I've said nothing to criticize the IPCC.

> Why do you feel like all the people you disagree with "aren't thinking"?

Your comment is an excellent example of what I'm talking about. Observe how significant of a role your imagination (heuristics) played in your interpretation of what I was saying. Here I will daringly speculate a bit.....observe, right now, if there is an emotional reaction in your body right now as you are reading these words. Also observe if the magnitude of that reaction intensified while reading that last sentence.

Observe the downvotes (as of the time of writing) on my comment here: https://news.ycombinator.com/item?id=21482841 Offers of advice to learn from forum discussion like this and improve the delivery and persuasive value of the "pro" message is literally downvoted! Is this thinking, or is something more complex going on here?

Based on all of the conversations I've read on this topic, I perceive an authoritarian streak in this movement (the science is settled, the discussion is over - assimilate or gtfo) that puts a bad taste in my mouth.

But that's fine, all of this is nothing more than my personal opinion (and you know what they say about opinions) - I'm not demanding you behave a certain way or not. You and your teammates will reap what you sow, I consider myself mostly just an outspoken observer - my interest is not so much in climate change itself, I am interested in the psychology of the discussion. To me, this is the interesting part, and I also speculate that this is where the solution to the current impasse lies (and not just wrt to climate change). But, this idea seems to an extremely unpopular, worthy of nothing other than scorn, and certainly not of consideration. Although.....I do now see there are others showing up in this thread that recognize the very same problem I see. Might others be waking up and seeing what is right in front of their eyes?

I shall leave you to your current approach. There's an extremely strong sense of self-confidence in your team, maybe completely ignoring psychology and merely repeating "the science" over and over, while insulting and downvoting anyone who dares disagree in any way (or offer sincere advice from a different perspective), is the optimal approach after all. Time will tell if the "chosen" tactics will bear fruit, for the sake of all of us let's hope you guessed correctly.

Another way of stating this is: it may be in your best interests to consider the possibility that your dispute is not with me, but with reality itself, and if you find that idea offensive, be careful that you have your heuristics on a short leash.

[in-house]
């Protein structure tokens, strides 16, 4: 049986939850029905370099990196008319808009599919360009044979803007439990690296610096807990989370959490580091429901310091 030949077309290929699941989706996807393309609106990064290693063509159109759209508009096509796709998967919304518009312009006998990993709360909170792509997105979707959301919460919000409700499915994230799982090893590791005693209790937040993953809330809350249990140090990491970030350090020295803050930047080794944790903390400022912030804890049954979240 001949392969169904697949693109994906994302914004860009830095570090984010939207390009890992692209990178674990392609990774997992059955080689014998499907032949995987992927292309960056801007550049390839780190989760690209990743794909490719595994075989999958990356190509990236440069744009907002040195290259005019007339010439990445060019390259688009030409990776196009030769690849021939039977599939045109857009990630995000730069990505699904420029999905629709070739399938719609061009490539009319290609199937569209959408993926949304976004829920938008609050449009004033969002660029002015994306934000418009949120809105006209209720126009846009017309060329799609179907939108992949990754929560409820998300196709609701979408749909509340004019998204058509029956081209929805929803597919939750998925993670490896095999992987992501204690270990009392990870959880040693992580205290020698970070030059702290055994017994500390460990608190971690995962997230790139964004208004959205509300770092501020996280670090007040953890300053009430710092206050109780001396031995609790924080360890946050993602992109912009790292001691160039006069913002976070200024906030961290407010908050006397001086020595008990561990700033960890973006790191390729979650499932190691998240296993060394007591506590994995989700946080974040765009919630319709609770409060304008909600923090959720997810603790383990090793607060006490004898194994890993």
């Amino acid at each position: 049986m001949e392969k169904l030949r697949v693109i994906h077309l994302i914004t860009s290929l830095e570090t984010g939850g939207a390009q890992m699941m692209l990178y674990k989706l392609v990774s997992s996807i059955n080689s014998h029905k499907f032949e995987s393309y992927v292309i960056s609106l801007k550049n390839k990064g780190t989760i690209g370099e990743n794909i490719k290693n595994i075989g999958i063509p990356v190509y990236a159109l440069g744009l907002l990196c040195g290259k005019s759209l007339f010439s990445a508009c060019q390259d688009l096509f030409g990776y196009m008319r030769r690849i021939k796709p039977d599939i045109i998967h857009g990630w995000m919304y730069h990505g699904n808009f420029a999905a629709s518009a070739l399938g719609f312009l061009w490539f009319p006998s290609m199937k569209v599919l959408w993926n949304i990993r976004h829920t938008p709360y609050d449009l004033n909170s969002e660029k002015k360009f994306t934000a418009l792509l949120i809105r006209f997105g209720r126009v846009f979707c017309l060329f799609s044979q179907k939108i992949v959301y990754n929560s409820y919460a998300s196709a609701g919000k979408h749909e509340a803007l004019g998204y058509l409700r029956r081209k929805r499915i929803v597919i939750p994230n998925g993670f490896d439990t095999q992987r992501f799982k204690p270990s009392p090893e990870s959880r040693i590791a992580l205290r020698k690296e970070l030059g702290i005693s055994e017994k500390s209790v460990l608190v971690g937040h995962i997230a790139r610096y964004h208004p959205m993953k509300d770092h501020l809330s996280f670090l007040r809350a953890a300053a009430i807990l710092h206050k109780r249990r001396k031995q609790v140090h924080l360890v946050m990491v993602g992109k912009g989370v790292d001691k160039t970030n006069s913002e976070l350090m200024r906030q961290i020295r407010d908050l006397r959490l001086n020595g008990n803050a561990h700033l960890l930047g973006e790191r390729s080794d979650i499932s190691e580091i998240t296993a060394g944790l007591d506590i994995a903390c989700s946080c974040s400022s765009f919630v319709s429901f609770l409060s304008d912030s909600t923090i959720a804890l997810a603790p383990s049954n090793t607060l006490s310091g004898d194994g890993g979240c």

EDIT: Well how about that, a quick downvote. I certainly didn't expect that.

I didn't downvote (don't have the karme for it).

But you won't engage with the science. You're just probing at basic problems of epistemology and hand-wringing. Literally no one can argue against that and it isn't productive. What about the science do you want to discuss?

> But you won't engage with the science.

Your heuristics need more tuning. I've engaged with the science, and I will do so again in the future.

> You're just probing at basic problems of epistemology and hand-wringing.

Incorrect. I was pointing out some reasons for my skepticism. I literally said that.

> Literally no one can argue against that and it isn't productive.

If climate change enthusiasts choose to ignore those who explain why they're not jumping on board the train, and therefore fail to gain anything useful from the conversation, the fault is not mine. If you prefer to carry on with your same approach rather than constantly improve it, be my guest.

> What about the science do you want to discuss?

I'm not particularly interested in the science, it seems clear enough to me to justify action, at the very least from a risk perspective. I'm more interested in what the underlying cause is of the inability for the cheerleaders to accomplish anything beyond attracting attention. If this problem is real, at some point you're going to have to figure out how to get people to take action. If you can't figure that out, perhaps you should be open to new ideas, particularly if they are coming from someone who is not responsive to your current techniques but willing to explain why.

I agree with you. However, tell me how you are not making the the appeal to authority argument, and/or confirmation bias.

What is wrong with appeal to authority? Fallacies don't mean your argument is instantly wrong. It just means your argument isn't perfectly sound: https://en.wikipedia.org/wiki/Argument_from_fallacy

And you presume that I am arguing on behalf of authority, as opposed to giving an example of a "large mass of humans who believe the same thing". You haven't discredited them, you have only mocked me for choosing to believe in an expert body. That is fine, and we should always question authorities and their methods.

But flippantly saying "How is this not making an appeal to authority" is frustrating. Yea, so what? Are the authorities wrong? Unless you can answer that essential question your needling on this point is irrelevant.